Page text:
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Beyond the ACTA vote, the struggle for a free Internet lives on

Beyond the ACTA vote, the struggle for a free Internet lives on
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Only a few hours away from the final vote of the European Parliament on the Anti-counterfeiting Trade Agreement (ACTA), the supporters of a free Internet marche again to the frontlines. Beyond the mere result in Strasbourg, they want to create a momentum to protect a series of fundamental rights on the Web.

The Trade Agreement is a multinational treaty aiming at fighting the trade of counterfeit goods. It however triggered widespread outcry. Its opponents accuse ACTA, among other things, to have been secretly negotiated, to threaten fundamental rights, freedom of expression, online privacy and to criminalize generic drugs. On February 11th 2012, thousands of people demonstrated throughout Europe against the treaty.

The treaty has since then been rejected in five different commissions at the European Parliament and as the final vote on July 4th is nearing, tension rises. Last controversy to date, on July 2nd Swedish MEP Christopher Fjellner, member of the right-wing European People Party (EPP) and rapporteur of ACTA for the EPP, asked to postpone the vote.

In a press release, he explained he would like to wait for the European court of justice’s ruling. Doing so, “we would have legal guarantees that ACTA is not in violation of any of the treaties or the basic human rights” he said.

This call has been seen by anti-ACTA groups as an evasive action to gain time. Jérémie Zimmermann, co-founder and spokesperson of the advocacy group La Quadrature du Net, reacted energetically on Twitter:

On the eve of the vote, each sides stood firmly their ground. During the final debate in Strasbourg before the plenary sesssion, David Martin, Labour MEP from Scotland rejected the treaty. For once, he argued, “the devil hides in the lack of details,” before adding “this vague text is dangerous.” On the other side, Karel de Gucht, the European Commissioner for Trade tried to soothe the minds of the anti-ACTA. “What was legal before the treaty will still be legal, what was illegal will remain illegal” he explained, among other things.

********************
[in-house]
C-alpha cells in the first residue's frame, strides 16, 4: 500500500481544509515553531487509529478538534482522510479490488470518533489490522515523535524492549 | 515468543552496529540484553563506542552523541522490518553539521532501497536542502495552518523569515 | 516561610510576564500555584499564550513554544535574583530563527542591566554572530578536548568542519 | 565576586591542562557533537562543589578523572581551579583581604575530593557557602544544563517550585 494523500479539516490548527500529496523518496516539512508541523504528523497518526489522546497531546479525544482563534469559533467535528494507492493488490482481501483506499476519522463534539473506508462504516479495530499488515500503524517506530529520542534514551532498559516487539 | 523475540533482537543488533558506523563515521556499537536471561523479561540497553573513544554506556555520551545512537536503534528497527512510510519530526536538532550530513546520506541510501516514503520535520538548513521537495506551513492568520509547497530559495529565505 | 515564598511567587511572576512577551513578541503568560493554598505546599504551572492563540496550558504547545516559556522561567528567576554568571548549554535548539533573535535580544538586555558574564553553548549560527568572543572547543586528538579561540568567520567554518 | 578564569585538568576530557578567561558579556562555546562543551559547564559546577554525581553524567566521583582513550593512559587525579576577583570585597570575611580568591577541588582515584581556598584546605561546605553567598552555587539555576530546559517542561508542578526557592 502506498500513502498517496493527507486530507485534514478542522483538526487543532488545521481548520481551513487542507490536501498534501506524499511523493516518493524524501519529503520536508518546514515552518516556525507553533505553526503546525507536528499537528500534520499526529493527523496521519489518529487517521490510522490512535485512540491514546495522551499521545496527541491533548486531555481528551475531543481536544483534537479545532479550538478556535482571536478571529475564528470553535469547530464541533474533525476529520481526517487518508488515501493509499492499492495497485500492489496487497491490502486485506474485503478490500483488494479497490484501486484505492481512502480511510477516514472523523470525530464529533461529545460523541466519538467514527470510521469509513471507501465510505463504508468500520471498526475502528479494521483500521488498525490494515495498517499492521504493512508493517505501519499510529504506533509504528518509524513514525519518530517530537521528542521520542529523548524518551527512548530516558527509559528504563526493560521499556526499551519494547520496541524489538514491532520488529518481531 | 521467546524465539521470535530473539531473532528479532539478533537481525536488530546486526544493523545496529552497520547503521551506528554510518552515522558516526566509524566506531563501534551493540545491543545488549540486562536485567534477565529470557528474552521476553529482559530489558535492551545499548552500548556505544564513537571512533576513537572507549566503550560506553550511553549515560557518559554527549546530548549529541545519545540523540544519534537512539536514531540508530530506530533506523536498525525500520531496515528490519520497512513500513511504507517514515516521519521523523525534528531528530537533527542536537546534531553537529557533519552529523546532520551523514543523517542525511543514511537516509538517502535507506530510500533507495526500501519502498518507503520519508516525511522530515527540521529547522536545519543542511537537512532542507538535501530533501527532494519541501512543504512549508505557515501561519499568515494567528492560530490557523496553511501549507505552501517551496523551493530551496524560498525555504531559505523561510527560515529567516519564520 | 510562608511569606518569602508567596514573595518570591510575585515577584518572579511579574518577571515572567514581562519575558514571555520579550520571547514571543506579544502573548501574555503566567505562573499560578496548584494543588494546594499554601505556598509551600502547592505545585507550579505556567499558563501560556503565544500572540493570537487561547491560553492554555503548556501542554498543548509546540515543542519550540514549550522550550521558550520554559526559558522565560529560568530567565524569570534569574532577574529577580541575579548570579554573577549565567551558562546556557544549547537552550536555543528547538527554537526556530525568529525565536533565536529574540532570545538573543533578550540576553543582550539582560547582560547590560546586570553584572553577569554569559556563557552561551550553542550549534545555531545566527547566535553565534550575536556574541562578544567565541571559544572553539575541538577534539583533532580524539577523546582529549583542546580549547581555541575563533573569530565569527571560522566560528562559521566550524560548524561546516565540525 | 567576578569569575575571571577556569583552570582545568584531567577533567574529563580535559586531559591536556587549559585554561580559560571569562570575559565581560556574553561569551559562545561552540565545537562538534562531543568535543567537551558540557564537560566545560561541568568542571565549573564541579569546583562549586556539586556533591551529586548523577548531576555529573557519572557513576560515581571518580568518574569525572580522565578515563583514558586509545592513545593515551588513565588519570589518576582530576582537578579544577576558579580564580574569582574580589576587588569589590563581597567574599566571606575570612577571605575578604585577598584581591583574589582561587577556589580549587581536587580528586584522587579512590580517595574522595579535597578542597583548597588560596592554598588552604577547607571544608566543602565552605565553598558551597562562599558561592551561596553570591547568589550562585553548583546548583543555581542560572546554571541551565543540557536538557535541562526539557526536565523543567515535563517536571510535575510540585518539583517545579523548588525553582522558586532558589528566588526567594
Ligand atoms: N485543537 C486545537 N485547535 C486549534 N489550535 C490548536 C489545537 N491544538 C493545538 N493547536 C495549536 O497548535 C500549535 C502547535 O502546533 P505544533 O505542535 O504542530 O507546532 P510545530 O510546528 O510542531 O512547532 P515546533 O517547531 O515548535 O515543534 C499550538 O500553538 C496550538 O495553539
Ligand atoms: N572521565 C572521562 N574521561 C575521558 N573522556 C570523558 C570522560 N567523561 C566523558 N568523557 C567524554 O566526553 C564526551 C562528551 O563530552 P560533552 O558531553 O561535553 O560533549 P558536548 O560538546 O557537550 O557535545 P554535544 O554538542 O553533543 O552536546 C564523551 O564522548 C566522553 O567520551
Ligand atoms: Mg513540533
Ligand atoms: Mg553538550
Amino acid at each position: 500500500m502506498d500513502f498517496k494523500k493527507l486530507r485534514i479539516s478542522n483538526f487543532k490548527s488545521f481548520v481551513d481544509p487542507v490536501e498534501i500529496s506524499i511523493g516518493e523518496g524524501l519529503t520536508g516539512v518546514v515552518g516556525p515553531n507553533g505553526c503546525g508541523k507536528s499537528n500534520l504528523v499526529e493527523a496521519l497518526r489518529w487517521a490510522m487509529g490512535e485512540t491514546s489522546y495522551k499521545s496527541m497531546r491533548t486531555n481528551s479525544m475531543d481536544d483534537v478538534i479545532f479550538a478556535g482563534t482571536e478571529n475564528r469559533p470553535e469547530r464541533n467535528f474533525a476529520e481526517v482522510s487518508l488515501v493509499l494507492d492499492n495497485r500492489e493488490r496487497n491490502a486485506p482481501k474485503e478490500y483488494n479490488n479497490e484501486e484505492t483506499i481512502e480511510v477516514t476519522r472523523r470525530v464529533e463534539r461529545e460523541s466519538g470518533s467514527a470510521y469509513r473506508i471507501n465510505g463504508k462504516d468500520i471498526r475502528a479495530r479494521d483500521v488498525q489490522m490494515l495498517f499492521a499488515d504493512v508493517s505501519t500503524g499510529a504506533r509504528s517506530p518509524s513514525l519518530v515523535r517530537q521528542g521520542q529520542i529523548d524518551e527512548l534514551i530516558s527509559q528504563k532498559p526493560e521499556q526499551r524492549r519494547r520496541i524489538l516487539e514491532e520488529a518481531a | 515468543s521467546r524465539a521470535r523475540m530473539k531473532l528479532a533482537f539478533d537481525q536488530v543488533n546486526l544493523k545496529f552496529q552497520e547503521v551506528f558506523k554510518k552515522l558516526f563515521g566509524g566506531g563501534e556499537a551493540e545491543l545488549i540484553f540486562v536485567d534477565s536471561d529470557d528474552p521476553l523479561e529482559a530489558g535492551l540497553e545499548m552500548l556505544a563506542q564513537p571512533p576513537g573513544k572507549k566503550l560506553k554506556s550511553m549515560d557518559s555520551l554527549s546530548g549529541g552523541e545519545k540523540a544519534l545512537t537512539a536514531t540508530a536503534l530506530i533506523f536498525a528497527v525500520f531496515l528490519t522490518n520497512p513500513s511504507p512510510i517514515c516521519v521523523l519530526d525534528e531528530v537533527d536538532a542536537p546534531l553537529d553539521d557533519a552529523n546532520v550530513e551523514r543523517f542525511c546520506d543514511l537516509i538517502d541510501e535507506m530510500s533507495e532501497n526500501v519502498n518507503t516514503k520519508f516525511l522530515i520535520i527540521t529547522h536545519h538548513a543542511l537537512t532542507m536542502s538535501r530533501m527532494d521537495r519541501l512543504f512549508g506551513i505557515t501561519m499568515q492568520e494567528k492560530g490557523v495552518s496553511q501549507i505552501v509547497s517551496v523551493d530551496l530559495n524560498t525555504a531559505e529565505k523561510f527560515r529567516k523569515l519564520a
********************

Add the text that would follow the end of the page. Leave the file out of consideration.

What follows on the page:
The ant-ACTA groups mobilize their members until the very last moment and ask them to contact their MEP to try and change their mind. “The ALDE, Greens, GUE/NGL and S&D groups have already taken a clear position against the Agreement. We should focus on EPP and ECR members” advises the European Digital Right association (, which gather 32 privacy and civil rights organisations from 20 european countries.

At the same time, elsewhere on the Web, veterans of the movements against such laws as SOPA and PIPA, whose day of action on January 18th 2012 had clustered together 100,000 websites and over 7 million internet users, have drafted the world’s first Declaration of Internet Freedom (

In less than 120 words, the drafters, a gathering of more than 85 organizations, have laid the foundation for five main principles for a free Internet: no censorship, protection of online privacy, a push for an universal access to fast and affordable networks, keeping the Internet an open network and fostering innovation.

In a move similar to the Open source ideals, and as a symbol of the free and open Internet they advocate for, the drafters allow the signatories of the declaration to discuss, modify and interact with the text. Just like a wiki-Declaration of Independence on this Fourth of July.”

Follow Thomas Seymat on Twitter